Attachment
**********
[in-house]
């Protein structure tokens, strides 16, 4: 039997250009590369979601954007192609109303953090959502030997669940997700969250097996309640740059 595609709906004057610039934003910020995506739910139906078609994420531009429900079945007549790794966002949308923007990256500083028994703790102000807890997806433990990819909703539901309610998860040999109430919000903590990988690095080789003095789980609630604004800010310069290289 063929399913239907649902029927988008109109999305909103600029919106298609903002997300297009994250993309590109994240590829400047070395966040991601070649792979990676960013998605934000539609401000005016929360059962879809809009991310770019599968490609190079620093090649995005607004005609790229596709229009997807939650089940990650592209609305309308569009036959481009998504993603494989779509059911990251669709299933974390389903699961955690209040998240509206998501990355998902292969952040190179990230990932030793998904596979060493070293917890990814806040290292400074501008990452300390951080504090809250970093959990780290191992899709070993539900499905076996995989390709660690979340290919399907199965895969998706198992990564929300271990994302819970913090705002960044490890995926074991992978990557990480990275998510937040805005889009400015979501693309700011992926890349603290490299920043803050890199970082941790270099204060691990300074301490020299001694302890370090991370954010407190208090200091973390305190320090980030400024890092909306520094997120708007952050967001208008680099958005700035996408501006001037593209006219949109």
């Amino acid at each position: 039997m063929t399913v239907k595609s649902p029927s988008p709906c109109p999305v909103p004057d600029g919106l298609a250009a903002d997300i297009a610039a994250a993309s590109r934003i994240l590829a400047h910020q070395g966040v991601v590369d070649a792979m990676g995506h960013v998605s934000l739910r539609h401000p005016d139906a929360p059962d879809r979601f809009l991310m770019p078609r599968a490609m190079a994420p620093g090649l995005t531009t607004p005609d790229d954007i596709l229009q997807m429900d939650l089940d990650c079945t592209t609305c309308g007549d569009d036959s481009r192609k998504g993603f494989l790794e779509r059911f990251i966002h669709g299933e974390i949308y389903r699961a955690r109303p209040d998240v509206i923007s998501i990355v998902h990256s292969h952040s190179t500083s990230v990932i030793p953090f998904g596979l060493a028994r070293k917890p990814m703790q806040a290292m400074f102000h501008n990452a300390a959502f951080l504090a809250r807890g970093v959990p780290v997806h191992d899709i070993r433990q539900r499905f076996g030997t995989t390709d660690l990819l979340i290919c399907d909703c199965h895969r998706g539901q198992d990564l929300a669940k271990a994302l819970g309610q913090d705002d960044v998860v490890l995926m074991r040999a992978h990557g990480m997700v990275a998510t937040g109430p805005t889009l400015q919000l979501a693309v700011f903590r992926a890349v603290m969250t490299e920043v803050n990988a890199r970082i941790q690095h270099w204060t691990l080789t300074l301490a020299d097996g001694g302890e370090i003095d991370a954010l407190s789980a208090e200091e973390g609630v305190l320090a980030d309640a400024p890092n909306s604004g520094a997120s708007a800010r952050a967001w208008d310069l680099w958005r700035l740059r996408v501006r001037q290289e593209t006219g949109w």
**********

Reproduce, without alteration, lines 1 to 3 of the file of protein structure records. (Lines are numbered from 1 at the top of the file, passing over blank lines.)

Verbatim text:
[in-house]
């Protein structure tokens, strides 16, 4: 039997250009590369979601954007192609109303953090959502030997669940997700969250097996309640740059 595609709906004057610039934003910020995506739910139906078609994420531009429900079945007549790794966002949308923007990256500083028994703790102000807890997806433990990819909703539901309610998860040999109430919000903590990988690095080789003095789980609630604004800010310069290289 063929399913239907649902029927988008109109999305909103600029919106298609903002997300297009994250993309590109994240590829400047070395966040991601070649792979990676960013998605934000539609401000005016929360059962879809809009991310770019599968490609190079620093090649995005607004005609790229596709229009997807939650089940990650592209609305309308569009036959481009998504993603494989779509059911990251669709299933974390389903699961955690209040998240509206998501990355998902292969952040190179990230990932030793998904596979060493070293917890990814806040290292400074501008990452300390951080504090809250970093959990780290191992899709070993539900499905076996995989390709660690979340290919399907199965895969998706198992990564929300271990994302819970913090705002960044490890995926074991992978990557990480990275998510937040805005889009400015979501693309700011992926890349603290490299920043803050890199970082941790270099204060691990300074301490020299001694302890370090991370954010407190208090200091973390305190320090980030400024890092909306520094997120708007952050967001208008680099958005700035996408501006001037593209006219949109």
């Amino acid at each position: 039997m063929t399913v239907k595609s649902p029927s988008p709906c109109p999305v909103p004057d600029g919106l298609a250009a903002d997300i297009a610039a994250a993309s590109r934003i994240l590829a400047h910020q070395g966040v991601v590369d070649a792979m990676g995506h960013v998605s934000l739910r539609h401000p005016d139906a929360p059962d879809r979601f809009l991310m770019p078609r599968a490609m190079a994420p620093g090649l995005t531009t607004p005609d790229d954007i596709l229009q997807m429900d939650l089940d990650c079945t592209t609305c309308g007549d569009d036959s481009r192609k998504g993603f494989l790794e779509r059911f990251i966002h669709g299933e974390i949308y389903r699961a955690r109303p209040d998240v509206i923007s998501i990355v998902h990256s292969h952040s190179t500083s990230v990932i030793p953090f998904g596979l060493a028994r070293k917890p990814m703790q806040a290292m400074f102000h501008n990452a300390a959502f951080l504090a809250r807890g970093v959990p780290v997806h191992d899709i070993r433990q539900r499905f076996g030997t995989t390709d660690l990819l979340i290919c399907d909703c199965h895969r998706g539901q198992d990564l929300a669940k271990a994302l819970g309610q913090d705002d960044v998860v490890l995926m074991r040999a992978h990557g990480m997700v990275a998510t937040g109430p805005t889009l400015q919000l979501a693309v700011f903590r992926a890349v603290m969250t490299e920043v803050n990988a890199r970082i941790q690095h270099w204060t691990l080789t300074l301490a020299d097996g001694g302890e370090i003095d991370a954010l407190s789980a208090e200091e973390g609630v305190l320090a980030d309640a400024p890092n909306s604004g520094a997120s708007a800010r952050a967001w208008d310069l680099w958005r700035l740059r996408v501006r001037q290289e593209t006219g949109w």